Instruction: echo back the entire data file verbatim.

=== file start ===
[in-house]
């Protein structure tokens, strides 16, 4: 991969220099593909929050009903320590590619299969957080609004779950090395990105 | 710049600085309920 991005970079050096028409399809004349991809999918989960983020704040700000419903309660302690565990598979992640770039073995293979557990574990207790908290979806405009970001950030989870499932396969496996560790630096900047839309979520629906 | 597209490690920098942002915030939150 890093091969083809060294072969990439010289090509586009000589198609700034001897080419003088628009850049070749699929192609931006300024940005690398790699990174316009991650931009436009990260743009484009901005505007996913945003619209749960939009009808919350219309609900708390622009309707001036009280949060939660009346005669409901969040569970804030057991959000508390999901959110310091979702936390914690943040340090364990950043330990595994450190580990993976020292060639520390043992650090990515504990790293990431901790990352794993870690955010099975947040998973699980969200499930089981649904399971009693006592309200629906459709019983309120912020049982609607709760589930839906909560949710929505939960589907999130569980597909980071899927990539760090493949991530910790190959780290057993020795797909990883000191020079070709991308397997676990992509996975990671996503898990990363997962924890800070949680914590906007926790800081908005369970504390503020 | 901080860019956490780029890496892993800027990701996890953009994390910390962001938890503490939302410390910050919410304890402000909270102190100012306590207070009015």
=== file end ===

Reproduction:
[in-house]
């Protein structure tokens, strides 16, 4: 991969220099593909929050009903320590590619299969957080609004779950090395990105 | 710049600085309920 991005970079050096028409399809004349991809999918989960983020704040700000419903309660302690565990598979992640770039073995293979557990574990207790908290979806405009970001950030989870499932396969496996560790630096900047839309979520629906 | 597209490690920098942002915030939150 890093091969083809060294072969990439010289090509586009000589198609700034001897080419003088628009850049070749699929192609931006300024940005690398790699990174316009991650931009436009990260743009484009901005505007996913945003619209749960939009009808919350219309609900708390622009309707001036009280949060939660009346005669409901969040569970804030057991959000508390999901959110310091979702936390914690943040340090364990950043330990595994450190580990993976020292060639520390043992650090990515504990790293990431901790990352794993870690955010099975947040998973699980969200499930089981649904399971009693006592309200629906459709019983309120912020049982609607709760589930839906909560949710929505939960589907999130569980597909980071899927990539760090493949991530910790190959780290057993020795797909990883000191020079070709991308397997676990992509996975990671996503898990990363997962924890800070949680914590906007926790800081908005369970504390503020 | 901080860019956490780029890496892993800027990701996890953009994390910390962001938890503490939302410390910050919410304890402000909270102190100012306590207070009015």